The artist didn’t just complain about how a “spineless worm” not only shamelessly copied her (pretty splendid) piece of art but also was profiting on it thanks to its popularity. She actually filled a report of copyright infringement which prompted a takedown notice issued by the DMCA to Valve. In turn, they responded with an explanation of how the workshop works and that although there are no strong controls regarding the upload of custom items, modders have to sign a legal agreement in order to submit any work of their own.
But here’s where Valve did that clever move I’ve mentioned earlier. Additionally to the written answer, all of the skins and stickers where sic was involved in were removed from Huntsman’s weapon cases thus preventing them from being accessible ever again, but remaining on players’ inventories if already acquired. And the Howl skin was redesigned by the CS:GO Team, ceasing to look almost exactly as its original version, sticker included.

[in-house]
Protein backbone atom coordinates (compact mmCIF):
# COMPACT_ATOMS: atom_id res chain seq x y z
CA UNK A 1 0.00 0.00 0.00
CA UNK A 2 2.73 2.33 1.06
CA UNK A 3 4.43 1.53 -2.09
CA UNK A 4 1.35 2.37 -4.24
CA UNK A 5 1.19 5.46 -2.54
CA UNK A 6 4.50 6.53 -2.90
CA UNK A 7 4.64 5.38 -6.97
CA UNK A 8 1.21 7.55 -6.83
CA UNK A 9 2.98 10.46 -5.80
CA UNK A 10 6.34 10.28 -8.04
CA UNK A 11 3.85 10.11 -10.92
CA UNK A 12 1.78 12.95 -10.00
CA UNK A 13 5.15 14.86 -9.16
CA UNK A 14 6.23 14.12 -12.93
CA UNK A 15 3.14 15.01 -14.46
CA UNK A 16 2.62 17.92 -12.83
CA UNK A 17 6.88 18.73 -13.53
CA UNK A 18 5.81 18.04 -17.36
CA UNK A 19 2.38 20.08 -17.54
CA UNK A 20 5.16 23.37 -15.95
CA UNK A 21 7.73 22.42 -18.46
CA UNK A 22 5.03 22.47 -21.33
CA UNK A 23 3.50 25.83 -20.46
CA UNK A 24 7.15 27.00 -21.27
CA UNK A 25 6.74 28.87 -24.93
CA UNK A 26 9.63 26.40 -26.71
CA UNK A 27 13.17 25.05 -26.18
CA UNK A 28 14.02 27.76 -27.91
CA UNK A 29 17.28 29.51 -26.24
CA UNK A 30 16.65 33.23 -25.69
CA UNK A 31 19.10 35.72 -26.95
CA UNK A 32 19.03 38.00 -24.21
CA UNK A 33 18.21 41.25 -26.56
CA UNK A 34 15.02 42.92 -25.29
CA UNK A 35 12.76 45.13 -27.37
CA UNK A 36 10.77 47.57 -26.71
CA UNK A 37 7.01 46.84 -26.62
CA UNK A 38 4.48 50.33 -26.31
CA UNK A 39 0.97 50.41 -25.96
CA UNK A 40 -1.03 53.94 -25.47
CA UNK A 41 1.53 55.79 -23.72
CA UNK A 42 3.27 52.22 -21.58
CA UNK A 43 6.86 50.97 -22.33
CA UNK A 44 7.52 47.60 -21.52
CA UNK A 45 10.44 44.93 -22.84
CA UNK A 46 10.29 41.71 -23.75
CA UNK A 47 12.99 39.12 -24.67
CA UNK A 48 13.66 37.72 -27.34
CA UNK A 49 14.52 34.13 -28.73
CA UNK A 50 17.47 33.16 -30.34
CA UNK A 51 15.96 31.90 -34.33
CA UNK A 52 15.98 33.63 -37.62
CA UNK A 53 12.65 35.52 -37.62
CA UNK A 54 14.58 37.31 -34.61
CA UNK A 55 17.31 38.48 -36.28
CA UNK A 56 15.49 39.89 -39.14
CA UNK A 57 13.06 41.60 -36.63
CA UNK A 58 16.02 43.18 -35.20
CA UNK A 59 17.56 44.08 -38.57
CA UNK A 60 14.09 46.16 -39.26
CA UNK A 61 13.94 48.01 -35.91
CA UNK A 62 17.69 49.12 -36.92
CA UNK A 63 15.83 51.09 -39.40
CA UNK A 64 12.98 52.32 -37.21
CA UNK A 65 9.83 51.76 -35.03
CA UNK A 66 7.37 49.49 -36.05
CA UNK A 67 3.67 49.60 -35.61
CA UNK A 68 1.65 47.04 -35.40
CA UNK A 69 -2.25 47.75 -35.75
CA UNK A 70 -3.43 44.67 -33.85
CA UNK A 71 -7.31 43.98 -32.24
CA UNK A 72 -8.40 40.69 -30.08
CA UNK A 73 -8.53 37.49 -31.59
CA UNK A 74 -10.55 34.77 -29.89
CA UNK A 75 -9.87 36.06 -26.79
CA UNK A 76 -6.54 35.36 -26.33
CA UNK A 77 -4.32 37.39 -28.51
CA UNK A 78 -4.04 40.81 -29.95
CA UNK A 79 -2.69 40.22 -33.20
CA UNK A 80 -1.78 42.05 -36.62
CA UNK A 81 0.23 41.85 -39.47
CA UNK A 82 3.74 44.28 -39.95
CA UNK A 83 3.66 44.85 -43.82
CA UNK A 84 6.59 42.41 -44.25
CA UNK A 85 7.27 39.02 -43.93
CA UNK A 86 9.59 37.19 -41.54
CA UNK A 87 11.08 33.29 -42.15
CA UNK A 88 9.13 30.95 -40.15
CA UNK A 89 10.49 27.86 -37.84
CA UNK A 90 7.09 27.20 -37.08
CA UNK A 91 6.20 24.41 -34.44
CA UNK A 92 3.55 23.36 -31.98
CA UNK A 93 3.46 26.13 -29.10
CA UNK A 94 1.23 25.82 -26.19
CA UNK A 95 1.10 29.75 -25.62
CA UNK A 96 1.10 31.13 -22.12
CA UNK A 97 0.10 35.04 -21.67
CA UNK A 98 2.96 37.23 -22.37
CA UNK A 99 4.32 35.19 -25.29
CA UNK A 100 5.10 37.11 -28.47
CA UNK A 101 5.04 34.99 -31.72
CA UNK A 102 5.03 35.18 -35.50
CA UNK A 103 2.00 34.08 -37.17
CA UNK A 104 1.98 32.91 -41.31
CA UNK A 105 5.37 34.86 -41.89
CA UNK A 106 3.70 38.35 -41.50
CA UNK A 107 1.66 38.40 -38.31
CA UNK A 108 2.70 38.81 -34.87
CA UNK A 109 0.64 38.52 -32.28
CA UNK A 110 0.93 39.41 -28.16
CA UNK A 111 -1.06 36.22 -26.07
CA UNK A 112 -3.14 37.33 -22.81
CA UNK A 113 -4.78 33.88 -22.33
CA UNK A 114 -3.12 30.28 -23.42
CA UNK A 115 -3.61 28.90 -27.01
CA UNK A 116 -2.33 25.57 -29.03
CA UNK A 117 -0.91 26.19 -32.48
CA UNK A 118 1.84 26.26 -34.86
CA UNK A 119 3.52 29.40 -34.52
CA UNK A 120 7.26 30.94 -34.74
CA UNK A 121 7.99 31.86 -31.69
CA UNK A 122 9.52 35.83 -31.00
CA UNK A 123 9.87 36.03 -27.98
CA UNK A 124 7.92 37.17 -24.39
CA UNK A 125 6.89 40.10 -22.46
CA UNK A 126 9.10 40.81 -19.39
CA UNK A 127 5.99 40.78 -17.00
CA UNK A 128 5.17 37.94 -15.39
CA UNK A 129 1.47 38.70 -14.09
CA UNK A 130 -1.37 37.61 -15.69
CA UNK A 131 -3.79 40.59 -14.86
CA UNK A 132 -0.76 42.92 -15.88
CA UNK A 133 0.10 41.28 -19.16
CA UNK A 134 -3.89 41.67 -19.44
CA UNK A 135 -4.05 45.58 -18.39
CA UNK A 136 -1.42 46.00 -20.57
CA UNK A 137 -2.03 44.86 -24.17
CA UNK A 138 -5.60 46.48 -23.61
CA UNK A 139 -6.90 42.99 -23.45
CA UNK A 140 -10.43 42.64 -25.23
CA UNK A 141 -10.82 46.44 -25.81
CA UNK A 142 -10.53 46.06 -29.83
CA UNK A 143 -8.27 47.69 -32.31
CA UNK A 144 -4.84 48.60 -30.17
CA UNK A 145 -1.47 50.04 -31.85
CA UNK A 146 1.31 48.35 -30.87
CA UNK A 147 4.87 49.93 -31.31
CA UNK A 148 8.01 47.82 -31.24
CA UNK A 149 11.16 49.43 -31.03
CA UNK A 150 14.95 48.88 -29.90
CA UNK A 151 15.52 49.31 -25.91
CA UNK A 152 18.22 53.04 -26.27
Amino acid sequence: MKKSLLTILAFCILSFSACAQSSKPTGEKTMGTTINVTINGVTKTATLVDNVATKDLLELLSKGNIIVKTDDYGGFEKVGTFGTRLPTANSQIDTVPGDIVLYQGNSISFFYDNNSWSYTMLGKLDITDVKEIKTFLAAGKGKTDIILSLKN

Naturally, both Auzzii and sic were kicked out forever from Steam, much to sic’s dismay, who was a modder from quite a good amount of time. But the fact that Valve opted for keeping existing weapons already owned by lucky people instead of just taking them away, and preventing more of these skins to be dropped in future Huntsman’s cases, in addition to not only redesign the involved gun but also giving it an exclusive quality, were reasons enough that skyrocketed this rifle’s rarity (and its price). What’s more, an irony to this weapon’s condition is the name of its rank, being Contraband a play on themes of illegal trading, most fitting with its actual nature and already described backstory.
There’s no way to tell exactly how many copies of the M4A4 Howl and its variants exist out there, but one thing for sure: depending on their wear quality and inclusion or not of the StatTrack feature, they can easily exceed USD $1.000 in value, making it one of the rarest and most expensive guns of all Counter Strike: Global Offensive. And all because of a guy who “lied” to another guy about an “original design of his own”.